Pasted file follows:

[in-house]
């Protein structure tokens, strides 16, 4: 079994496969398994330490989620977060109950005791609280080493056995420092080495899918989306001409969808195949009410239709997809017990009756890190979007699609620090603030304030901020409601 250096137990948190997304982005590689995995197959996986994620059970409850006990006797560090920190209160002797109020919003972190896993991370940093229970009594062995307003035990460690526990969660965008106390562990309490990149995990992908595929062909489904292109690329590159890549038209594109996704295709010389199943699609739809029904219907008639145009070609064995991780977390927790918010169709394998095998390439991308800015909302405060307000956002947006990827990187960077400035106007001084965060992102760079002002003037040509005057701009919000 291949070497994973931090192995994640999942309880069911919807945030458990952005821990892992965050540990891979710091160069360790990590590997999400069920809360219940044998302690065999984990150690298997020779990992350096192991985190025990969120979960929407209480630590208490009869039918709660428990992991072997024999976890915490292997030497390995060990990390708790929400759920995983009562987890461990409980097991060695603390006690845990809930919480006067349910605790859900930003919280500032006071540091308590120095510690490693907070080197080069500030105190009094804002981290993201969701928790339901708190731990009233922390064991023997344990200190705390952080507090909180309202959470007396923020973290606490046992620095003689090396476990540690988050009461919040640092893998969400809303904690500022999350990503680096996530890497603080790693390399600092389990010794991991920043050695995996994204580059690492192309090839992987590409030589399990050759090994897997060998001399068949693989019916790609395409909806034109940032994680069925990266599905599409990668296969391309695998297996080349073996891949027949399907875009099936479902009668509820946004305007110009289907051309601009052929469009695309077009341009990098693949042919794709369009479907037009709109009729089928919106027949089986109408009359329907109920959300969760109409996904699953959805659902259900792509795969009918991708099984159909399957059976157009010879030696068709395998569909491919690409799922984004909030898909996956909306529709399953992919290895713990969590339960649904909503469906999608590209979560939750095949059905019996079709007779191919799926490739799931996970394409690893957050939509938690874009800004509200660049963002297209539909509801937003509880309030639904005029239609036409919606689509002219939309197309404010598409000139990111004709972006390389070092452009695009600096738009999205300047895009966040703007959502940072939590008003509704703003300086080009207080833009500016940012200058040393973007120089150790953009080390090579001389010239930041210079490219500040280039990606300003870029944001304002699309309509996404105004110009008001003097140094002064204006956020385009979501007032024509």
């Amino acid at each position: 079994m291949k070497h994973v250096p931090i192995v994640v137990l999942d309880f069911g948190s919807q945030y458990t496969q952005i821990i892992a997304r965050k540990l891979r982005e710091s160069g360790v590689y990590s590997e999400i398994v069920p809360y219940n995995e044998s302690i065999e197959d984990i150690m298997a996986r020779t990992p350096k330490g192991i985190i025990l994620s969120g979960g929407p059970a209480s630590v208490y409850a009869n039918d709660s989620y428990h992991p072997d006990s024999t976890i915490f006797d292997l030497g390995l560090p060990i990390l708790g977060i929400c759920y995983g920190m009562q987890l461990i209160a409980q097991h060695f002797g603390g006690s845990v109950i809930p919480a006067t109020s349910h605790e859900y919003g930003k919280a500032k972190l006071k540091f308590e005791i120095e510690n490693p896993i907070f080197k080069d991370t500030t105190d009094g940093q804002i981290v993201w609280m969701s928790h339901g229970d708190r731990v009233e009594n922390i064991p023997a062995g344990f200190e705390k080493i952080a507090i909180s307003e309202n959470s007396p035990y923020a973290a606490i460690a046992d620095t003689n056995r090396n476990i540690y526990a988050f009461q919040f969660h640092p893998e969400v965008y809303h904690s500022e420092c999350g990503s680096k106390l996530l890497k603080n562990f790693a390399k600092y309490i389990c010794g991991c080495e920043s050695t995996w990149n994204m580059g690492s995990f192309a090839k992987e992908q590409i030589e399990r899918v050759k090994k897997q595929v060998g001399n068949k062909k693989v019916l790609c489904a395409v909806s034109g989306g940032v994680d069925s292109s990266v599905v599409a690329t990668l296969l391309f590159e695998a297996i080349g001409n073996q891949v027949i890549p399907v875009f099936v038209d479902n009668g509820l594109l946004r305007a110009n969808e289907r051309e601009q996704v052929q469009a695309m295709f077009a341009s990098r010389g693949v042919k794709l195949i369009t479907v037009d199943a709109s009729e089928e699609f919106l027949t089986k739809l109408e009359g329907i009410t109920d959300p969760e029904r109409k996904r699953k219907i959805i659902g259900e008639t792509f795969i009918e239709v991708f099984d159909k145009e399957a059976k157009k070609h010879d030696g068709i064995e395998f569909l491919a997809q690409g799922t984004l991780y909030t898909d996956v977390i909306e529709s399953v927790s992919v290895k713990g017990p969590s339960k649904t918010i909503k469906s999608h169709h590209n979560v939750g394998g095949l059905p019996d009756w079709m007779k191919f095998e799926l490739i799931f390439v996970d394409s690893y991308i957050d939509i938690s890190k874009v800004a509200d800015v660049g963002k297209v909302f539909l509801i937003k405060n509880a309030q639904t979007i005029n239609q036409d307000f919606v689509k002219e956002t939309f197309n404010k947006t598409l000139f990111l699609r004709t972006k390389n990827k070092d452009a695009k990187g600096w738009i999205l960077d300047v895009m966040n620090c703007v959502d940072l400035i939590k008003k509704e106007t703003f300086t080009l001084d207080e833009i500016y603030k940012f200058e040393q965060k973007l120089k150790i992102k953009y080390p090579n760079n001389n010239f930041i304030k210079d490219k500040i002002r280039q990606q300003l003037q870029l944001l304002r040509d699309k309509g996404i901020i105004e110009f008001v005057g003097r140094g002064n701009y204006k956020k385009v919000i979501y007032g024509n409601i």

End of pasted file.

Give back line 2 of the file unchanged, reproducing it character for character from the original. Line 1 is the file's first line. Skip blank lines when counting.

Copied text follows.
């Protein structure tokens, strides 16, 4: 079994496969398994330490989620977060109950005791609280080493056995420092080495899918989306001409969808195949009410239709997809017990009756890190979007699609620090603030304030901020409601 250096137990948190997304982005590689995995197959996986994620059970409850006990006797560090920190209160002797109020919003972190896993991370940093229970009594062995307003035990460690526990969660965008106390562990309490990149995990992908595929062909489904292109690329590159890549038209594109996704295709010389199943699609739809029904219907008639145009070609064995991780977390927790918010169709394998095998390439991308800015909302405060307000956002947006990827990187960077400035106007001084965060992102760079002002003037040509005057701009919000 291949070497994973931090192995994640999942309880069911919807945030458990952005821990892992965050540990891979710091160069360790990590590997999400069920809360219940044998302690065999984990150690298997020779990992350096192991985190025990969120979960929407209480630590208490009869039918709660428990992991072997024999976890915490292997030497390995060990990390708790929400759920995983009562987890461990409980097991060695603390006690845990809930919480006067349910605790859900930003919280500032006071540091308590120095510690490693907070080197080069500030105190009094804002981290993201969701928790339901708190731990009233922390064991023997344990200190705390952080507090909180309202959470007396923020973290606490046992620095003689090396476990540690988050009461919040640092893998969400809303904690500022999350990503680096996530890497603080790693390399600092389990010794991991920043050695995996994204580059690492192309090839992987590409030589399990050759090994897997060998001399068949693989019916790609395409909806034109940032994680069925990266599905599409990668296969391309695998297996080349073996891949027949399907875009099936479902009668509820946004305007110009289907051309601009052929469009695309077009341009990098693949042919794709369009479907037009709109009729089928919106027949089986109408009359329907109920959300969760109409996904699953959805659902259900792509795969009918991708099984159909399957059976157009010879030696068709395998569909491919690409799922984004909030898909996956909306529709399953992919290895713990969590339960649904909503469906999608590209979560939750095949059905019996079709007779191919799926490739799931996970394409690893957050939509938690874009800004509200660049963002297209539909509801937003509880309030639904005029239609036409919606689509002219939309197309404010598409000139990111004709972006390389070092452009695009600096738009999205300047895009966040703007959502940072939590008003509704703003300086080009207080833009500016940012200058040393973007120089150790953009080390090579001389010239930041210079490219500040280039990606300003870029944001304002699309309509996404105004110009008001003097140094002064204006956020385009979501007032024509």